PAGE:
Investors stayed calm on the first day of a partial government shutdown Tuesday.
A long-running dispute in Washington over President Barack Obama's health-care law caused a deadlock over the US budget, forcing about 800,000 federal workers off the job and suspending all but essential services. With the Republican-controlled House of Representatives and Democratic-controlled Senate at a stalemate, it was unclear how long a temporary bill needed to finance government activities would be stalled.
Despite the political wrangling, investors didn't push the panic button. That suggests that, at least for now, they aren't anticipating that the stalemate would cause enough disruption in the economy to threaten a gradual US recovery and a four-year bull run in the stock market.
"The trend of the economy appears to be in a positive direction," said Michael Sheldon, chief market strategist at RDM Financial Group. "Unless this really gets ugly, we think the markets should start to look ahead to what we believe should be better economic data over the next six to 12 months."
In the latest encouraging news on the economy, a private industry group reported Tuesday that US manufacturing expanded at the fastest pace since April 2011 last month on stronger production and hiring.
The Standard & Poor's (S&P) 500 index climbed to a record, September 18, after the Federal Reserve surprised investors and said that it would continue with its economic stimulus. The index has shed two per cent since then, falling on seven out of eight days before the shutdown.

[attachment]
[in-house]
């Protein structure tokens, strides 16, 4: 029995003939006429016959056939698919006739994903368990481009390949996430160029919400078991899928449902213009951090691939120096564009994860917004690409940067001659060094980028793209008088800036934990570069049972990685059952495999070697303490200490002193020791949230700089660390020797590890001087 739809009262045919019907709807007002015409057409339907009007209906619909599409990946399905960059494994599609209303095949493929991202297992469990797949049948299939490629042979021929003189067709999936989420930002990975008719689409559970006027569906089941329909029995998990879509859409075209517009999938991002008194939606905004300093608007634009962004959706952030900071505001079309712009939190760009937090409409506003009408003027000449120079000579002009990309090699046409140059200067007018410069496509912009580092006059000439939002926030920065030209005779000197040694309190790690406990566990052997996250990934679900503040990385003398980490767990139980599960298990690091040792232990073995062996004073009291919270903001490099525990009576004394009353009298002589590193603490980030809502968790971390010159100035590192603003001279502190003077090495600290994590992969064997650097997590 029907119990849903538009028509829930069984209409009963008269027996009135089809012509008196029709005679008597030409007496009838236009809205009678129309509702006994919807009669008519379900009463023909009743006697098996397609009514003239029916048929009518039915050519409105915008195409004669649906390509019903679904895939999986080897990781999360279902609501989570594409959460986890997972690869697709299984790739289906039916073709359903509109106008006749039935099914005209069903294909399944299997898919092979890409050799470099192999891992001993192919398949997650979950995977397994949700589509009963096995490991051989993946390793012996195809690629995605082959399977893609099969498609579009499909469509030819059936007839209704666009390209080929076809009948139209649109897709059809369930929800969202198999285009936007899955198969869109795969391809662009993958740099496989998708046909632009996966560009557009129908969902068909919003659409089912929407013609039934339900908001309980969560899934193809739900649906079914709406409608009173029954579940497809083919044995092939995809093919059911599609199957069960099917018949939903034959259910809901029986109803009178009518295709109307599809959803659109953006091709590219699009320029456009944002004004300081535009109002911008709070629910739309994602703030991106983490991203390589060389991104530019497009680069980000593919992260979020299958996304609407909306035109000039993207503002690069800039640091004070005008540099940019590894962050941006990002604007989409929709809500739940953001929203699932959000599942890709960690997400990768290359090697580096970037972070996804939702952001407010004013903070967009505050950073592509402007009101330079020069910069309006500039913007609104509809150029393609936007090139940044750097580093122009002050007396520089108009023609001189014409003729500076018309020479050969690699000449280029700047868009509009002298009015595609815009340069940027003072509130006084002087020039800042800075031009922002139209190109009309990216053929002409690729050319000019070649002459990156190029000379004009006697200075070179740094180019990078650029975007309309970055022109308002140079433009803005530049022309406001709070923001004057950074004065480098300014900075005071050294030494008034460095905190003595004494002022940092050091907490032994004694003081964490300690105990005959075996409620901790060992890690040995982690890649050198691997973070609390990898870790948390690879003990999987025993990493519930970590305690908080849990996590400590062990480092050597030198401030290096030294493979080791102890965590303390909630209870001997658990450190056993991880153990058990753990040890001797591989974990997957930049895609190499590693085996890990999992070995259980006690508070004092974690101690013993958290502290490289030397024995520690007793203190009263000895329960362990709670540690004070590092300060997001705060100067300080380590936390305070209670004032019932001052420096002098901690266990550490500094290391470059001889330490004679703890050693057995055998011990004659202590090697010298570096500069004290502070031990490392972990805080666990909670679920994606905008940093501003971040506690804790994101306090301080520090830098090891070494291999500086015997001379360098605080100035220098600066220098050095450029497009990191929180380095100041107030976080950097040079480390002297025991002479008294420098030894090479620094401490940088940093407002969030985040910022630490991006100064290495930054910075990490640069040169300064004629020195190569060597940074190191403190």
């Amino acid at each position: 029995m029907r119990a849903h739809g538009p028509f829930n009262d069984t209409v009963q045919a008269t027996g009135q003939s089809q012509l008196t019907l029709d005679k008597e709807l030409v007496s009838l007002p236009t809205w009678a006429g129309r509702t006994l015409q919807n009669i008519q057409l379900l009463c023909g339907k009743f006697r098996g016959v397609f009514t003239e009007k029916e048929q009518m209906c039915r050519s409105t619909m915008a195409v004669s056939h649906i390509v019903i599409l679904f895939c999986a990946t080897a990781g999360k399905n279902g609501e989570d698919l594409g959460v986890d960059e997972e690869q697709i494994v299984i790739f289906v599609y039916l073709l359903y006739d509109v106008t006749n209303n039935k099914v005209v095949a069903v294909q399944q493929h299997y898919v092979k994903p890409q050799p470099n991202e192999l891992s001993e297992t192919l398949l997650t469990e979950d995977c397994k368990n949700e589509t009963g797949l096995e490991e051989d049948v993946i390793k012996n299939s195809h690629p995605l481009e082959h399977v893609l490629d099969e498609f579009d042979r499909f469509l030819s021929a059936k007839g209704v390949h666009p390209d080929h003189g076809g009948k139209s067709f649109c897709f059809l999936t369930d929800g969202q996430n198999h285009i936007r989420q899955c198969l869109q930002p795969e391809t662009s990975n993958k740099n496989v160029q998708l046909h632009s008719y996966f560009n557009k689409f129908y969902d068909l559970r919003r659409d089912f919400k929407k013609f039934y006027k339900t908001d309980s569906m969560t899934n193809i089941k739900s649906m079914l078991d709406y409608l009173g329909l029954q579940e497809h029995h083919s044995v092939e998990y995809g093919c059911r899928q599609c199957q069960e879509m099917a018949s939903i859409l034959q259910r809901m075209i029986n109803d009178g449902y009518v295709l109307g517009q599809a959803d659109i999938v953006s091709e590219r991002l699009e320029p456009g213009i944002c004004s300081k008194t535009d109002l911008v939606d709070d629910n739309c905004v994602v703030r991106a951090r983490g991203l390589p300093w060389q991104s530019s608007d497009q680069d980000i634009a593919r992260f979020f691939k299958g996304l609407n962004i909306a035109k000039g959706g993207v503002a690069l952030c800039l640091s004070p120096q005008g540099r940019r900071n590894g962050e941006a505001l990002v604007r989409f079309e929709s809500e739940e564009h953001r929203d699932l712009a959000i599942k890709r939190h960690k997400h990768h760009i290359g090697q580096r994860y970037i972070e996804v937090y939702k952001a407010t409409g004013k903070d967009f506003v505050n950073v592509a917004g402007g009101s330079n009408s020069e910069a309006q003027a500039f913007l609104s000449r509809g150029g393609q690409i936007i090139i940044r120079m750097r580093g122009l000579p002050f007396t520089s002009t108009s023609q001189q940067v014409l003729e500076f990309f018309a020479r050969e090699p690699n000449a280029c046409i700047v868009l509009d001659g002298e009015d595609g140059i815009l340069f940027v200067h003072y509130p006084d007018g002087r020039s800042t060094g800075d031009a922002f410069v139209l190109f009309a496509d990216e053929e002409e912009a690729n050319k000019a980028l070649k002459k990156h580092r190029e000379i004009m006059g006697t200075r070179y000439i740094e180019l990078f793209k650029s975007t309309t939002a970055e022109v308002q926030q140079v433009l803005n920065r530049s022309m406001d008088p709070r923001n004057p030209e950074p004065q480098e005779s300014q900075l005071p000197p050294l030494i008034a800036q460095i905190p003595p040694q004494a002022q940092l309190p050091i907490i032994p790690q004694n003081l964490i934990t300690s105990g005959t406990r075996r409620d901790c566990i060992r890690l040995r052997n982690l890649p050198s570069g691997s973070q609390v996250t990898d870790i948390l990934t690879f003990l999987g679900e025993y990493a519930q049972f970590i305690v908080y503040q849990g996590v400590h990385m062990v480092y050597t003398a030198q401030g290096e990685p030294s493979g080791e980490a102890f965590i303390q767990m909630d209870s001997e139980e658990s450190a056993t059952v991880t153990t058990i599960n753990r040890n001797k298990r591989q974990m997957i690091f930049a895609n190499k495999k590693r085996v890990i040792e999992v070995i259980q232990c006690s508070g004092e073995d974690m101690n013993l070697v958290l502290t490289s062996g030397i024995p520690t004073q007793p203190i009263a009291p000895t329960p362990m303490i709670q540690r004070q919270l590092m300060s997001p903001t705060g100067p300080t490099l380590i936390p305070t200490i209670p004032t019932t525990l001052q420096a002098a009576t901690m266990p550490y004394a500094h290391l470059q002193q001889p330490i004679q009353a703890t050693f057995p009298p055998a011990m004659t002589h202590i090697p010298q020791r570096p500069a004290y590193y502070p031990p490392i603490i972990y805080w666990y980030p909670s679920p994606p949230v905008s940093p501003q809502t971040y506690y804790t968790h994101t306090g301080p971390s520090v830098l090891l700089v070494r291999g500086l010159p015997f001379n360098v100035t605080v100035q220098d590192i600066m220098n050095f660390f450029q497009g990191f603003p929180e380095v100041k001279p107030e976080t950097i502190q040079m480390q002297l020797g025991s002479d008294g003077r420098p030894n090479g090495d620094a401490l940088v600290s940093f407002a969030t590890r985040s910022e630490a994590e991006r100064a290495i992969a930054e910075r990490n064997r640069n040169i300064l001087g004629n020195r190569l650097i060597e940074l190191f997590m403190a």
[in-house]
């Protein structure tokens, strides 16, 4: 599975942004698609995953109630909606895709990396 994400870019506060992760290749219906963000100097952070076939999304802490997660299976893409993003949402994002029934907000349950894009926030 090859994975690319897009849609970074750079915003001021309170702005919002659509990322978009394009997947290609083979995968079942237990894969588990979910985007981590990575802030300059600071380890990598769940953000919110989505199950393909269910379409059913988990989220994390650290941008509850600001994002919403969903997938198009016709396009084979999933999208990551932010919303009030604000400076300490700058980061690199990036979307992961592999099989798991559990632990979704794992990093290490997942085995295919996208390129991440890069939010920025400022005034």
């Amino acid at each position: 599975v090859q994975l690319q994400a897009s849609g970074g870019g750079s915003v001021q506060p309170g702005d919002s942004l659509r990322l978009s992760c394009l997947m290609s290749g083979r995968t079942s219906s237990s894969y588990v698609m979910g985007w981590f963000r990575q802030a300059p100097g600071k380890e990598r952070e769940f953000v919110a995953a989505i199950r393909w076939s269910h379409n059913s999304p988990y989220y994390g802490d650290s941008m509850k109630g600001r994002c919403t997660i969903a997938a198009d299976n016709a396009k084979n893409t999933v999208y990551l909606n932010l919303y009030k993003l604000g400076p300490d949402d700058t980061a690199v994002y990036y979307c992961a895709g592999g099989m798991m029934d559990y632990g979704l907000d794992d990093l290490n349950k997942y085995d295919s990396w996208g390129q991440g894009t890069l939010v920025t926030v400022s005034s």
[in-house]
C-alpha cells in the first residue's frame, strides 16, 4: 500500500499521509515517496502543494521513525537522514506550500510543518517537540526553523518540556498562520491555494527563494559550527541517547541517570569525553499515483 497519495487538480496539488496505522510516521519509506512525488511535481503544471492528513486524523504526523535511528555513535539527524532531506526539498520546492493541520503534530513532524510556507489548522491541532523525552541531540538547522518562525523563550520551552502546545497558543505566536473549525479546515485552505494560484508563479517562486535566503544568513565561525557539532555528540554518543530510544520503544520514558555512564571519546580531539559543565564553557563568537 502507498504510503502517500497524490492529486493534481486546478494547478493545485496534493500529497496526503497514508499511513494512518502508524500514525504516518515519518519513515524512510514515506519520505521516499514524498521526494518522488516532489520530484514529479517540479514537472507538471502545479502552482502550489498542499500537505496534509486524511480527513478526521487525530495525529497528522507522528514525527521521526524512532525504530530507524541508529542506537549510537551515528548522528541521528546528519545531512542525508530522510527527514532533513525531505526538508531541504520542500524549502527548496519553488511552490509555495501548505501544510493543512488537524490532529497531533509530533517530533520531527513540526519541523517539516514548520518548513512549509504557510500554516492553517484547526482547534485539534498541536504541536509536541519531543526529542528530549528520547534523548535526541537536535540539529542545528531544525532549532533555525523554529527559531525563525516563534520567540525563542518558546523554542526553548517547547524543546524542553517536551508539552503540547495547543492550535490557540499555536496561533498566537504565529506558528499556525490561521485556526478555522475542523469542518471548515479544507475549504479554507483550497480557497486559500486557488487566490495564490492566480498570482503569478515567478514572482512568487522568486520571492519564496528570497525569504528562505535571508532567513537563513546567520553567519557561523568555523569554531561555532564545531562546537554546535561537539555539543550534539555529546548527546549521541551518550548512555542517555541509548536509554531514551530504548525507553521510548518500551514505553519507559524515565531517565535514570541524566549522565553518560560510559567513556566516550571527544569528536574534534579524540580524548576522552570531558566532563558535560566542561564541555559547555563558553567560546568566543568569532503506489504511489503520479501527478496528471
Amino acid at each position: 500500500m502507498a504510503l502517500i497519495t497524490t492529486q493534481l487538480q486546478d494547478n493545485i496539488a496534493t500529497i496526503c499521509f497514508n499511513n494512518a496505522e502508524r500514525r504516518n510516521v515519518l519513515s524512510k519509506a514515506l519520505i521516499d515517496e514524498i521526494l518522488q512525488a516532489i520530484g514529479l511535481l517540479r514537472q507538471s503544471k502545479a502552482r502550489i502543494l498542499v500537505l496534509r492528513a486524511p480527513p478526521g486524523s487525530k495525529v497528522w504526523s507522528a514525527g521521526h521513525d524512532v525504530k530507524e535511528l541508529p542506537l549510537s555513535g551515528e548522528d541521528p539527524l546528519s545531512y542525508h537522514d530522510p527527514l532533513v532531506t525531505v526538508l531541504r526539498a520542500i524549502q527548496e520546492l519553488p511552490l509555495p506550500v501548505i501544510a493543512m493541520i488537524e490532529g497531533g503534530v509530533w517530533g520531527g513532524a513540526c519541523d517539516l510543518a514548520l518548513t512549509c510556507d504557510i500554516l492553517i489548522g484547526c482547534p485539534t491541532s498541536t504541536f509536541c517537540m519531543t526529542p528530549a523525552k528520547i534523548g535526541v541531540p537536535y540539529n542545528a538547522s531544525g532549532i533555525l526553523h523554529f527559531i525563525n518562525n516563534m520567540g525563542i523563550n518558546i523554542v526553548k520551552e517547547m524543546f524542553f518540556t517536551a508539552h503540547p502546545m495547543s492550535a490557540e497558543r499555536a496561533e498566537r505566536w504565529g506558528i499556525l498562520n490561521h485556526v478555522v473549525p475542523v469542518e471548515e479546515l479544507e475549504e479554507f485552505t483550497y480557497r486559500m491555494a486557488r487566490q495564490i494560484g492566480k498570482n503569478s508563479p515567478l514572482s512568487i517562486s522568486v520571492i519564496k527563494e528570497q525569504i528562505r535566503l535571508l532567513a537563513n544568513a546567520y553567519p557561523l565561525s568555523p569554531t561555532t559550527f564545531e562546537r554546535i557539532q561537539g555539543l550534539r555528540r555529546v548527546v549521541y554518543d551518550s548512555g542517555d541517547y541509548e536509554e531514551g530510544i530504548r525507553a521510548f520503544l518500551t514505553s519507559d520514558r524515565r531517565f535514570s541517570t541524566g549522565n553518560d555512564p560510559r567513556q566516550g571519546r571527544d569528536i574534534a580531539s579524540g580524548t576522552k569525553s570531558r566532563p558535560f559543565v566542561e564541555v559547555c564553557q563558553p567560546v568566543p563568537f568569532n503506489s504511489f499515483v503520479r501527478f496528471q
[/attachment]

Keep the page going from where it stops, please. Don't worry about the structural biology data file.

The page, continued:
"We're not jumping in with both feet but we're selectively putting money to work," said Joseph Quinlan, chief market strategist for US Trust Bank of America Private Wealth Management. "On the other side of the government shutdown, you've got continued support from the Fed and a global economy that's rebounding,"
The Dow Jones industrial average was up 59 points, or 0.4 per cent, to 15,188 as of 11:36 a.m. The S&P 500 index gained 12 points, or 0.7 per cent, to 1,693. The Nasdaq composite rose 34 points, or 0.6 per cent, to 3,805.
In government-bond trading, the yield on the 10-year note rose to 2.64 per cent from 2.61 per cent late Monday.
The price of oil fell US$1, or one per cent, to US$101.32 a barrel. Gold fell US$35, or 2.4 per cent, to US$1,291 an ounce.
The dollar fell against the euro and the Japanese yen.
Among stocks making big moves: Merck rose US$1.09, or 2.2 per cent, to US$48.67 after the drugmaker said it plans to cut another 8,500 jobs as part of a plan to reduce its annual costs by about US$2.5 billion by the end of 2015.
Walgreen rose US$2.46, or 4.6 per cent, to US$56.30 after the drugstore chain said its fiscal fourth-quarter earnings soared 86 per cent after it booked gains from its method of inventory accounting and its acquisition of a stake in European health and beauty retailer Alliance Boots.
Ford rose 38 cents, or 2.2 per cent, to US$17.25 after the automaker said that US sales rose six per cent in September, with strong car sales making up for slower sales of SUVs.